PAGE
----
More than 60 percent of teachers who received a grant from the U.S. Department of Education prior to July 2014 were forced to repay the money as an unsubsidized loan, a government report says—even though many of them were meeting the program’s requirements.
Candidates who plan to teach in a high-needs field and school for at least four years are eligible for the up-to-$4,000 TEACH, or Teacher Education Assistance for College and Higher Education, grant. If they don’t meet those requirements—and annually certify they do—the grant converts to an unsubsidized loan.
The government report, first obtained by National Public Radio, found that 19 percent of recipients whose grant had been converted into a loan didn’t know about the annual certification process, 13 percent weren’t able to certify because they encountered challenges in the process, 15 percent said they were very likely or likely to fulfill the requirements, and 17 percent said they already had met them. (The Government Accountability Office report notes that it’s possible respondents didn’t understand the survey questions or their grant status.)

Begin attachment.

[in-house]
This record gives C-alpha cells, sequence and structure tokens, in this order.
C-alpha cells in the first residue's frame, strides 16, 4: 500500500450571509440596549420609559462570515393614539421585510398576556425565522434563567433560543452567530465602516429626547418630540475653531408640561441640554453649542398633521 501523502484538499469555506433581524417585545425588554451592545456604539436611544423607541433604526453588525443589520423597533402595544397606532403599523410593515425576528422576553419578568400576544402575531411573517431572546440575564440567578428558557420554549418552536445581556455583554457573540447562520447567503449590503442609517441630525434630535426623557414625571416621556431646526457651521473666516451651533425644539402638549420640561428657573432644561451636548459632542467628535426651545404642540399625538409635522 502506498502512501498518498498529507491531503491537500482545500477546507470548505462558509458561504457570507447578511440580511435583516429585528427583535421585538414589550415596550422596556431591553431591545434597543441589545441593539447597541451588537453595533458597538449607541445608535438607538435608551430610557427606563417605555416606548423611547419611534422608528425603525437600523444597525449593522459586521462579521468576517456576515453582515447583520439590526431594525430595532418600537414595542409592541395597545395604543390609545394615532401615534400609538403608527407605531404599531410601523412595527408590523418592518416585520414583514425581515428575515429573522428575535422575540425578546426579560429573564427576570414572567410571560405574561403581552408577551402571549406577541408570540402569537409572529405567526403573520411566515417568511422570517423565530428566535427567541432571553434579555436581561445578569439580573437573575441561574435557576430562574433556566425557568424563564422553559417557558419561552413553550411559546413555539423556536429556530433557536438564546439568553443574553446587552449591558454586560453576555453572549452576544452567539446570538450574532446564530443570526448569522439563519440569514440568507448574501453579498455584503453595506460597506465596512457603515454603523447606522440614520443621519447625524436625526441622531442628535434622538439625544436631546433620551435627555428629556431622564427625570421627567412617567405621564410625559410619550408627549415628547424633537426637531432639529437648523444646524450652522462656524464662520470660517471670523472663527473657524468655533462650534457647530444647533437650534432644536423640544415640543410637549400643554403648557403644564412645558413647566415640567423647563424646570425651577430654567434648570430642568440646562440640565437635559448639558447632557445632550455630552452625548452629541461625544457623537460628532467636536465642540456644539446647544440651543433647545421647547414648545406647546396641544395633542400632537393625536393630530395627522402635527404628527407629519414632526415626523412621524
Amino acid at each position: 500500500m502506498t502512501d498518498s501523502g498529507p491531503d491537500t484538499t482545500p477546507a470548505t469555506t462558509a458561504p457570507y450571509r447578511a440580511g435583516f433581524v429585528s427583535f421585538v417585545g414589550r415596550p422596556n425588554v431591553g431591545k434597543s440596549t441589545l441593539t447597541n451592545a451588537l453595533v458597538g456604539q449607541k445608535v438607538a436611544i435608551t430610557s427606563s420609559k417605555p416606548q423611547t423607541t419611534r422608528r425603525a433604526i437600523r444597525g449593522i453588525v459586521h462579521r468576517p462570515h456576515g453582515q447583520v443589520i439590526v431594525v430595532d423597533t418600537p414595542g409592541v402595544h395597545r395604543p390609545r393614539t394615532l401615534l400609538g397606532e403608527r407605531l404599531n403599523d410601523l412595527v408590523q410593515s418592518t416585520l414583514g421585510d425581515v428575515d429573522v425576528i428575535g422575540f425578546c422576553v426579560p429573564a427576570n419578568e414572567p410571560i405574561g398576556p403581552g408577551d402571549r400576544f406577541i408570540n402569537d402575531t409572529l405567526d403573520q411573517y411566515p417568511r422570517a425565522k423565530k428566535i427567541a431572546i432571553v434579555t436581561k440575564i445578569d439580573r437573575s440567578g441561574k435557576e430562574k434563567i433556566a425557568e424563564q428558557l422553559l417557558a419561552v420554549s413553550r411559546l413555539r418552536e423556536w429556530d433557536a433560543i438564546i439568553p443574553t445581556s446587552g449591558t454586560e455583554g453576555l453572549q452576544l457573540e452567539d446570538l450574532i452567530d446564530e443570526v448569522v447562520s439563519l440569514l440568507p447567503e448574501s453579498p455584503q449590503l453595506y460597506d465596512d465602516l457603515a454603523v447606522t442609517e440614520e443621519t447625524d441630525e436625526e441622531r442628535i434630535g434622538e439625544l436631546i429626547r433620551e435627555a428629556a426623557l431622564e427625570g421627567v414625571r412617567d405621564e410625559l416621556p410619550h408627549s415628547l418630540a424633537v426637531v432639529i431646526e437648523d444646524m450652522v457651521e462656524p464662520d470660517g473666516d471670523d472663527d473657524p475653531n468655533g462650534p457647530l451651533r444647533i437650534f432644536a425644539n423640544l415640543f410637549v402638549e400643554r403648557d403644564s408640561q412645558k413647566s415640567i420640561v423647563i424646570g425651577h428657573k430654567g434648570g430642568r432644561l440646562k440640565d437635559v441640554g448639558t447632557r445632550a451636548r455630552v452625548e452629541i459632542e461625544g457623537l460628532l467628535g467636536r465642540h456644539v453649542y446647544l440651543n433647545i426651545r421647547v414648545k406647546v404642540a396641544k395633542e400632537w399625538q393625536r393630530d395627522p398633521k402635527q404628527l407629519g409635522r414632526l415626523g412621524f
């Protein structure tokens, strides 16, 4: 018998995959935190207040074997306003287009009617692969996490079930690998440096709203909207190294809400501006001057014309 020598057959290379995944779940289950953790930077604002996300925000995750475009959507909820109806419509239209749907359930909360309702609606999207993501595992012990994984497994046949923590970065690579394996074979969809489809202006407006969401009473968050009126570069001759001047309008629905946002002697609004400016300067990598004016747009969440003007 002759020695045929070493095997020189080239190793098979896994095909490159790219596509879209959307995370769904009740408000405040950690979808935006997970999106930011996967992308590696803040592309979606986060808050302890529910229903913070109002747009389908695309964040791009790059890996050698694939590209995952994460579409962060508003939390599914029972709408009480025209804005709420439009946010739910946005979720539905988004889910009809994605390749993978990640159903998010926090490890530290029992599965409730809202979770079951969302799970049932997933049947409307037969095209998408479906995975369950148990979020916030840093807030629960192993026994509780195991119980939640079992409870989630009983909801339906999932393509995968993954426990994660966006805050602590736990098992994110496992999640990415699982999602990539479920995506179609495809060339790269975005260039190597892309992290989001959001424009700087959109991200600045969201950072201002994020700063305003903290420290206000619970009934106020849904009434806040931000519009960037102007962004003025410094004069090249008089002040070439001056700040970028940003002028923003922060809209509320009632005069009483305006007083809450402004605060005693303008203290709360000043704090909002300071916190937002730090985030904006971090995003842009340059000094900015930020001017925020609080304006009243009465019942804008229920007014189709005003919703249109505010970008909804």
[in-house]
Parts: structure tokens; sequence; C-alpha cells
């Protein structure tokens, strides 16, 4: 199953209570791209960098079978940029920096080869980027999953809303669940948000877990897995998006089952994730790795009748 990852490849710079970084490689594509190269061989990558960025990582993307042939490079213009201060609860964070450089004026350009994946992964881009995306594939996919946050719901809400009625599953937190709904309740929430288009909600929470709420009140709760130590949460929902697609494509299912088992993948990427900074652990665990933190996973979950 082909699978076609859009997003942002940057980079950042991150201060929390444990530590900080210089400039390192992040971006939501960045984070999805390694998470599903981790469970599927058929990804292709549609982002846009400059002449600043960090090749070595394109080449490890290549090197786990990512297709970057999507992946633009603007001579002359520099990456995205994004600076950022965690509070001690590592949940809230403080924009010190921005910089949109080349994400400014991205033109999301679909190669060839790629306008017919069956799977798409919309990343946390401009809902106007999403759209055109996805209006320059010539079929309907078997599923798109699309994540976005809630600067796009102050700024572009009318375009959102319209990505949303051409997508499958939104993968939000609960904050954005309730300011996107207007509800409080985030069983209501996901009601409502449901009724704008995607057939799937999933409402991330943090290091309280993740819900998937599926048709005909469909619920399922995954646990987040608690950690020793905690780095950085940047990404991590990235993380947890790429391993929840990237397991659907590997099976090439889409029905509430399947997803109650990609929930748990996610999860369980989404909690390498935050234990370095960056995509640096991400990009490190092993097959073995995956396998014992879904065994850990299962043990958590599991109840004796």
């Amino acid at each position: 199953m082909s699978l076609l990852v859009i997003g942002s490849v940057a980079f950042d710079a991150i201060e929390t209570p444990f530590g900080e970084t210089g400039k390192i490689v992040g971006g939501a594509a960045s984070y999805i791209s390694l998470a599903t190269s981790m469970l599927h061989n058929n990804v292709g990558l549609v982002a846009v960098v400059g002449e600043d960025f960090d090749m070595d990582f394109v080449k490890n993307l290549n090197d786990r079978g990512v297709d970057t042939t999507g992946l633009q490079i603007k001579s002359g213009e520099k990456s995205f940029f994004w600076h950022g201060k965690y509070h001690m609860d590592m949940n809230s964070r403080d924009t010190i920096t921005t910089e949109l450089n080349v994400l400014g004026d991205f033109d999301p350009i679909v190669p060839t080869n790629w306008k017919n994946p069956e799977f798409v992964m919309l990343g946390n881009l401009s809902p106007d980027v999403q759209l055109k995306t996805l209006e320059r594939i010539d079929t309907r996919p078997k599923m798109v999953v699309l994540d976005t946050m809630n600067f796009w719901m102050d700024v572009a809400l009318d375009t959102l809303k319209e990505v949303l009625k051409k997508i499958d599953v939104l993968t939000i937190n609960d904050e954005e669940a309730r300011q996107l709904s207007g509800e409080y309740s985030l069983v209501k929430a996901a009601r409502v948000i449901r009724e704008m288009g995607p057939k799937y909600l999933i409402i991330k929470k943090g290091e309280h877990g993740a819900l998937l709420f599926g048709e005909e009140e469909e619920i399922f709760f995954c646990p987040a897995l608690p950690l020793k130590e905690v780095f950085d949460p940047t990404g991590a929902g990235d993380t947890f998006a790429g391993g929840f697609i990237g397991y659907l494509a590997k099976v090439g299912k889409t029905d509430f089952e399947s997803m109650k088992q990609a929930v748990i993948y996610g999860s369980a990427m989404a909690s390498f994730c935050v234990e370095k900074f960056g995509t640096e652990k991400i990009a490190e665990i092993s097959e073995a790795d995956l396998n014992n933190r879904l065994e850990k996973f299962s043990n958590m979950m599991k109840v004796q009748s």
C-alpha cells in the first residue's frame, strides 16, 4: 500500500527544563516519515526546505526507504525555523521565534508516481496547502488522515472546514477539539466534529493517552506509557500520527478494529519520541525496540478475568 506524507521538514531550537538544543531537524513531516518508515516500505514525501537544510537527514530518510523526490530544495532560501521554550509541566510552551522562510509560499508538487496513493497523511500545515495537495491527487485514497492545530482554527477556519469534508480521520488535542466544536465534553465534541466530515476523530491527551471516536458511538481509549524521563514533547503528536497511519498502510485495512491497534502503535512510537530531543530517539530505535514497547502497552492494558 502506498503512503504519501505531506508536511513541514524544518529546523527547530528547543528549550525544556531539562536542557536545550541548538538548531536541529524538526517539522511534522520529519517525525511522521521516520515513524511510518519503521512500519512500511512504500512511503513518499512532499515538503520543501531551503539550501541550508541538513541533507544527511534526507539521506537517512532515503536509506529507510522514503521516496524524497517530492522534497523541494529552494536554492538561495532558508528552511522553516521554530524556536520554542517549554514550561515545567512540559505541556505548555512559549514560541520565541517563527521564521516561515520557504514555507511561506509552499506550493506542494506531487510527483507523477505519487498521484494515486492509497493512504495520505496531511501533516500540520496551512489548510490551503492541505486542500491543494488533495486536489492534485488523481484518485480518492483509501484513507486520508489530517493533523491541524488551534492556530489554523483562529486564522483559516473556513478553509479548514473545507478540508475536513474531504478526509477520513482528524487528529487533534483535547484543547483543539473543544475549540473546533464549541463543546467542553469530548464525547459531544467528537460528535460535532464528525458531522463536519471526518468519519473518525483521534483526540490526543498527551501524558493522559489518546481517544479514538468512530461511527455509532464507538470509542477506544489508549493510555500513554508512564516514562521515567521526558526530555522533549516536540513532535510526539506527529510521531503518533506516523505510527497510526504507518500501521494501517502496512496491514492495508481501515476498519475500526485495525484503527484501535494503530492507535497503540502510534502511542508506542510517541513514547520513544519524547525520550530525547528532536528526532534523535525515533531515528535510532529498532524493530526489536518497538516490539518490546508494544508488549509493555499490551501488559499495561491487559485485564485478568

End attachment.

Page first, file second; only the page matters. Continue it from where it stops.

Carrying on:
A version of this article appeared in the April 11, 2018 edition of Education Week as GAO: Thousands of Compliant Teachers Forced to Repay Federal TEACH Grants